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Running for Mortals: A Commonsense Plan for Changing Your Life With Running Paperback – April 17, 2007
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About the Author
JOHN "THE PENGUIN" BINGHAM writes a column for Runner's World magazine and teaches the basics of running to adult-onset athletes. The author of No Need for Speed and coauthor (with Jenny Hadfield) of Marathoning for Mortals, he lives in Chicago.
JENNY HADFIELD, MA, CPT, is a fitness expert who has trained thousands of walkers, run-walkers, and runners of all levels. Her gentle yet uncompromising approach to training combined with her unique insights into the human body and mind will help readers discover their inner long-distance athlete. She lives in Chicago.
Top Customer Reviews
'Running For Mortals' contains quite a lot of practical information. I was interested in the discussion of the different rates at which your cardiovascular, muscular and skeletal fitness/strength develop and how awareness of this in the early stages can help to prevent injury. The chapter on stretching is well set out and I learned some new exercises (including a stretch to help avoid the dreaded ilio-tibial band syndrome that so many runners complain of). The chapter on strength training is similarly well set out with exercises that don't require costly equipment.
Some basic information is provided to help navigate the confusing world of running shoes but I think it would have been useful to have some discussion about rotating different pairs of shoes. The authors emphasize the value of going to a specialist shop for expert fitting.
The training programs included with the book are well set out and cater for a range of existing fitness levels and running goals. If you are looking to intersperse some running into your walks, or build up to continuous running, or your main aim is weight loss, then I think you will find these programs well structured and achievable. But if, like me, you are an early-stages runner at a slightly higher fitness level (e.g. you can run for an hour or two continuously and without undue stress) then only the 10km training program will be of interest. The authors suggest that their earlier book Marathoning for Mortals is intended for folks at this and higher levels and this is the one I'll be buying next.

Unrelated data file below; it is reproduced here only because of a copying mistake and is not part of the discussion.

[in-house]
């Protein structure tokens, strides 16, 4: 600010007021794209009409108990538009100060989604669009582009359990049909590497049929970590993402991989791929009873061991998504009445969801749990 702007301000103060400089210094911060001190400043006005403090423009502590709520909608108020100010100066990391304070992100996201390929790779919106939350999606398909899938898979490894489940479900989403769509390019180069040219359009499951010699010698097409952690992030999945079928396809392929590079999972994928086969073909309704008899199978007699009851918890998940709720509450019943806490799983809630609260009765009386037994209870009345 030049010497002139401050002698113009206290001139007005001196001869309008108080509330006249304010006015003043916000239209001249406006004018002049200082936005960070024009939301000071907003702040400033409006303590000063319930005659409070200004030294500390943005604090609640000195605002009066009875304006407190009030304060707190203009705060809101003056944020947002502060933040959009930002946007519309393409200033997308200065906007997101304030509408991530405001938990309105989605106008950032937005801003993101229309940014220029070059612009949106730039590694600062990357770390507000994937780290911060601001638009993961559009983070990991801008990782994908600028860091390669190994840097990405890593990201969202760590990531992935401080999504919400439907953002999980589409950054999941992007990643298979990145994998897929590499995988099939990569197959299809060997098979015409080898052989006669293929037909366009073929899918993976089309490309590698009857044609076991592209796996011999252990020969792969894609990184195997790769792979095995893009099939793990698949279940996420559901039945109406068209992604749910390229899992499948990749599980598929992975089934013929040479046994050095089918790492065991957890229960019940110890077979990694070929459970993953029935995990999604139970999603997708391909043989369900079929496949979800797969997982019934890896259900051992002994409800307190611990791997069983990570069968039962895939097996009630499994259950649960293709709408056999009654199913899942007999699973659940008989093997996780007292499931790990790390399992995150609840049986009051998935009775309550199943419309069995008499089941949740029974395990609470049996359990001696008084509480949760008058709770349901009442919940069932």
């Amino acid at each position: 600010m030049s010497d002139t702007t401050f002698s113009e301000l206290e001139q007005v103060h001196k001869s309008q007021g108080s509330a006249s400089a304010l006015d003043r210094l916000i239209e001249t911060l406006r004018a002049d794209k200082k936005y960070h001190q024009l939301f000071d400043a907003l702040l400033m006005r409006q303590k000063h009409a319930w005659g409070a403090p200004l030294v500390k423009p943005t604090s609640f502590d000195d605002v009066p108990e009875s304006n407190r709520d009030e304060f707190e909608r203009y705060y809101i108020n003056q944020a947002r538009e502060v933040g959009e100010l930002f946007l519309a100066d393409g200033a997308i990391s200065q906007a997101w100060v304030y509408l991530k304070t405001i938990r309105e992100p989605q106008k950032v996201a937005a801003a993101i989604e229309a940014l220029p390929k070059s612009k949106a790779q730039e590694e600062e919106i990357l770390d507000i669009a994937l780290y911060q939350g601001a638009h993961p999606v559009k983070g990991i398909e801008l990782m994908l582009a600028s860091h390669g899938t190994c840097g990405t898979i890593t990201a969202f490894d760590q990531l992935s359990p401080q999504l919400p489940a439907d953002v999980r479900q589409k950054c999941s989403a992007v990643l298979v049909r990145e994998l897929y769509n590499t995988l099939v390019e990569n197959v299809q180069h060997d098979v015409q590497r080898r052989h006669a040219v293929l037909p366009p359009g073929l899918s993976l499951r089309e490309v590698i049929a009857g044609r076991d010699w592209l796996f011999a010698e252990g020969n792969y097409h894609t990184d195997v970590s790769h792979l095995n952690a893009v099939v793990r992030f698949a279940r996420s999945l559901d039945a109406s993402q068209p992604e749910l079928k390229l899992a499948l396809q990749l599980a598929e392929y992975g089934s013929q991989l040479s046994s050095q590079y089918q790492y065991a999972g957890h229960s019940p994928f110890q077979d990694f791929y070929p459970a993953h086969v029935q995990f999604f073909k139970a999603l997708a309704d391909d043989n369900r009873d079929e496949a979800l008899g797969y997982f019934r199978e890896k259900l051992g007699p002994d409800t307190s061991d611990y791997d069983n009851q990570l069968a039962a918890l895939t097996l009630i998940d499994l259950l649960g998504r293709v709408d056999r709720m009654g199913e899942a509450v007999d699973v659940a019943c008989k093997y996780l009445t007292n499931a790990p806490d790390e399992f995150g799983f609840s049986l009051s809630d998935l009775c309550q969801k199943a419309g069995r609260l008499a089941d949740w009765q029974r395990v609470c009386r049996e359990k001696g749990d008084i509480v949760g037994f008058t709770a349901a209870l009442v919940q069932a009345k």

Why only three stars ? Several reasons. Firstly, while both authors write clearly and engagingly, the text shifts from sections of first person singular voice, where it is sometimes clear who is writing and sometimes not, to first person plural. I found this a bit awkward at times. Secondly, there is some padding - a prime example being the chapter 'Becoming your own coach' which consists of a series of short character sketches linked to each of the training programs. I didn't find that this added any useful information. Thirdly, although this may be an unfair criticism, the book lacks the magic of 'The Courage to Start' which has an often zen-like discussion of runner's mind and how running can enrich your wider life emotionally and philosophically. The short 'Penguin Pearls of Widsom' at the head of each chapter in 'Running For Mortals' give some flavour of this, but for those teetering on the cusp of running I'd strongly recommend that you chase up a copy of 'The Courage To Start' first.
I got this book because it was recomended to me.
I just started to get active again. I, like the author, was aging, overweight, and couldnt play with my kids without getting out of breath.
I started dieting, changing my lifestyle, and running.
The running part, was the hardest part.
This book, explains everything that will happen to your body. Lays it out, it plain terms, and really inspires you once you know what is happening to you, is normal.
I got this about 2 months into my running lifestyle. The first 2 chapters, all I kept saying is, "Woah, THAT'S why my legs hurt when I did this, Ohhhhh, that's why I felt I could go longer, and physically couldn't."
This book is a must have for the beginning runner.
If you are teetering on this, let me break this down honestly.
In Aug 08, I was 283 pounds. Today, 11/13/08 I am 240, and I ran my first 5k this weekend in 29 mins. My blood pressure and cholesterol have dropped DRASTICALLY.
I owe it all to running.
After reading through the first half of this book, I came to realization that I really don't know what I'm doing as a runner at all! I wish that this book existed 10 years ago when I first started running - I'd be in much better shape than I am today.
This book is geared for beginning runners, but you might be surprised at what you can learn, even if you've been at it for a while.
Last, this book is fun to read and I'm finding it to be quite inspirational.
But millions of us put on our sneakers and headed out and plodded along and entered races. I was terrified when I entered my first race as a middle-aged, overweight individual. But I entered and started. I also finished with some not too embarrassing finishing times.
The book strikes a reasonable balance between telling stories and giving guidance on running. It’s for people who don’t know how to set up a training routine. It gives advice on very rudimentary aspects such as how much water to drink.
The author has been criticized for not being competitive about his running times and not trying to get better times. So he doesn’t fit everyone’s ideas of what a runner should do and want to be. I appreciate that some of us are never going to be at the front of the pack, but that doesn’t mean we have to get off the course and stop trying. I just start at the back of the middle and finish there or maybe move up a little. And this book helped give me the courage to start.